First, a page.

The angel assigned to worship, glorify, and extol God continuously, and also to minister to saints and to protect, watch over, and intercede on behalf of people. As God’s invisible creatures and messengers, guardian angels are called upon to carry the souls of the dead, to fight against the powers of Satan, and to accomplish various other errands, as we learn from innumerable instances in the Scriptures. We shall single out a few examples.
The belief that angels guard human beings seems to have been known to the Israelites. While blessing the two sons of Joseph, Jacob said, “The angel who has redeemed me from all evil, bless the lads” (Gn. 48:16). Also the Psalmist says, “The angel of the Lord encamps around those who fear him, and delivers them” (Ps. 34:7). In Ecclesiastes, Solomon says, “Let not your mouth lead you into sin, and do not say before the messenger that it was a mistake” (Eccl. 5:6). It was also a common belief among the ancient Greeks (Plato, 1975, 108B).
Jesus Christ confirmed the idea of the guardianship of angels in the case of children. “See that you do not despise one of these little ones; for I tell you that in heaven their angels always behold the face of my Father who is in heaven” (Mt. 18:10). Likewise, when Peter was released from prison, and knocked at the door of the house where the disciples were meeting, Rhoda, the maid who answered the door, announced the news to them. “You are mad,” they told her; but she insisted that it was so. Then they said, “It is his angel” (Acts 12:15).
Many of the early fathers of the church spoke of the guardian angels, for example, (Pseudo) Clement in Recognitions (2.42, 1951, pp. 108-9) and Clement of Alexandria (Stromata 7, 1956, p. 533). Previously HERMAS (c. 140) had indicated in The Shepherd that every human being is entrusted to an angel to protect him (Hermas, Mandates 6.2, 1934, 1-3). The subject was also discussed by medieval theologians, like Abbot Bernard of Clairvaux (1090-1153) and Saint Thomas Aquinas (c. 1225-1274).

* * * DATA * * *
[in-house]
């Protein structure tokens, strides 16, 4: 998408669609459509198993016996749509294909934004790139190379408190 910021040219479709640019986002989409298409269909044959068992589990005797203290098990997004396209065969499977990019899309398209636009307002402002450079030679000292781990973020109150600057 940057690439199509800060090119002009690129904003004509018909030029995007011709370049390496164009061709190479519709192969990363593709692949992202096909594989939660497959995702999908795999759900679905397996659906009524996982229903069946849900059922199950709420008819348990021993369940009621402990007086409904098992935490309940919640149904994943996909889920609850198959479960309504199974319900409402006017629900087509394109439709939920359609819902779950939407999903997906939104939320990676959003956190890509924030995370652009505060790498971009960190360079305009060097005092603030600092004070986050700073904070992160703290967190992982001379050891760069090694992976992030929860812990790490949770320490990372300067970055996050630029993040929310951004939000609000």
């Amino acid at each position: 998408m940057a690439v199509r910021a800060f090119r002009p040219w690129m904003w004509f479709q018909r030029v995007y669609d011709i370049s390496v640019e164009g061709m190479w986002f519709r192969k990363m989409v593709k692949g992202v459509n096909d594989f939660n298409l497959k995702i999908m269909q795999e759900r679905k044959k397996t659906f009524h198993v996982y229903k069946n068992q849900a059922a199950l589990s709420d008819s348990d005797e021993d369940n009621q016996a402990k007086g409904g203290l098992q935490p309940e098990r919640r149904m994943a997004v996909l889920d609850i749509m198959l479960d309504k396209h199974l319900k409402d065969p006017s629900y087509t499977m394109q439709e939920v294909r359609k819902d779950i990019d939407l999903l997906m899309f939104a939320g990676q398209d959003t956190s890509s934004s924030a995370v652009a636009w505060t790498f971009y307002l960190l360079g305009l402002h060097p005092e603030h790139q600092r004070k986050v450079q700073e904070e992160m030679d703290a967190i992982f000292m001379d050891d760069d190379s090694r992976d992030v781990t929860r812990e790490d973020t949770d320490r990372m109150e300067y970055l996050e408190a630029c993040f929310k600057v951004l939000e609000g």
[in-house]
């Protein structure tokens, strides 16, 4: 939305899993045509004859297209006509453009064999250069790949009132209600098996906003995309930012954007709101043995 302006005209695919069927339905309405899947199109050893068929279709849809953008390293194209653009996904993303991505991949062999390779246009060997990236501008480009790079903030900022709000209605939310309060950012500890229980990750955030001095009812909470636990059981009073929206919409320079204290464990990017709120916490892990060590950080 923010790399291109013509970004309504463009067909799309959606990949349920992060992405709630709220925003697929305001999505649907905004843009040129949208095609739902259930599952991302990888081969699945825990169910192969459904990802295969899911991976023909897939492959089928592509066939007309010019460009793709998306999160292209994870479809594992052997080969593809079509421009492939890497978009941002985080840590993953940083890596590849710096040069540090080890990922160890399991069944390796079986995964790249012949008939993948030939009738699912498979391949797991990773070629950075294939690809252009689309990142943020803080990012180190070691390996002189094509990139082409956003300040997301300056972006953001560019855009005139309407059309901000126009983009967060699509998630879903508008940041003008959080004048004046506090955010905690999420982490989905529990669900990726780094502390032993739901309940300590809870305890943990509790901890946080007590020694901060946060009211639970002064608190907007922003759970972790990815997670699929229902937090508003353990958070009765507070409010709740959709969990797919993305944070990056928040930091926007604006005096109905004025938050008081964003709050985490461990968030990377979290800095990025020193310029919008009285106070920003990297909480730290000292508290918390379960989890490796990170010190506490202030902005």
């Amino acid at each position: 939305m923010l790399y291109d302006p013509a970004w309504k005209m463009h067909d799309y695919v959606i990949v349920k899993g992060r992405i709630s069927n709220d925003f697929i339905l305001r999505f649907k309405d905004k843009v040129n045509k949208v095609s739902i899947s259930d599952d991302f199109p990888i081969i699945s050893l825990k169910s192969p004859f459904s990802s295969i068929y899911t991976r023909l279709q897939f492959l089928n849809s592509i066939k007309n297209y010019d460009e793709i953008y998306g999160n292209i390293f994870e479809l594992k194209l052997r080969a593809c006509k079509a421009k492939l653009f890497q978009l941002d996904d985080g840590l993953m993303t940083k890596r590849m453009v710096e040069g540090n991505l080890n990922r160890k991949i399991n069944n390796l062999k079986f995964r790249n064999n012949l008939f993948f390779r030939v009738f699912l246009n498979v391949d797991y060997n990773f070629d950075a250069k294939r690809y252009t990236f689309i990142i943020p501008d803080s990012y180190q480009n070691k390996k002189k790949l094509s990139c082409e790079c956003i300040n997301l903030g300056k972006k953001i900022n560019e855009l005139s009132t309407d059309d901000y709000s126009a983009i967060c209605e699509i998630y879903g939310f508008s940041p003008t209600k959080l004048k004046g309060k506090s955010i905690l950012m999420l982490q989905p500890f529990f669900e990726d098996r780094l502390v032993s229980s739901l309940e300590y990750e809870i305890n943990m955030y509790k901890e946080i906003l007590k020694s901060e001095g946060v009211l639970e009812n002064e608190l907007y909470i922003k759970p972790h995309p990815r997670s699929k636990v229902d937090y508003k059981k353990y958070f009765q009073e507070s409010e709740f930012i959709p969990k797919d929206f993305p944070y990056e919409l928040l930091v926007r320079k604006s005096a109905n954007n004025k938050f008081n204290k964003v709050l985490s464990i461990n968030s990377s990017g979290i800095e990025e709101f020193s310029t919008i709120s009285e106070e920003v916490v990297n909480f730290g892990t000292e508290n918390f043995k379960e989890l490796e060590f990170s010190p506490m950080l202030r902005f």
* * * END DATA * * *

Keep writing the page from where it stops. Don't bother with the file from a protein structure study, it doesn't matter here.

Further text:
The latter maintained that guardian angels belonged to the lowest order of angels, while Duns Scotus (c. 1265-1308) held the belief that the task of guardianship could be carried out by any angel, regardless of rank (1975, pars. 9.1-53). Others went beyond this and were of the opinion that guardian angels were among the cherubim and the seraphim who witness the majesty of God all the time; hence the words of Christ referred to earlier.
Not only individuals but also whole countries and nations enjoy the protection of angels (cf. Ex. 14:19; Jos. 5:13, 14; and Dn. 10:12,13). So do churches, which are the houses of God. The Coptic church believes in the particular guardianship of a certain angel to the oblations offered in the liturgy. Accordingly, the last words said after washing the vessels and while sprinkling a little water on the altar are, “O angel of this oblation ascending unto the Highest with our praise: remember us in the presence of the Lord, that He may forgive us our sins.”
- Asad Rustum. Aba’ al-Kanisah fi al-Qurun al-Thalathah al-Ula, pp. 41, 47. Beirut, 1961.
- Duns Scotus, John. God and Creatures, trans. Felix Alluntis and Allan B. Wolter. Princeton, N.J., 1975.
- Mikha’il Mina. ‘Ilm al-Lahut, Vol. 2, pp. 91-93. Cairo, 1936.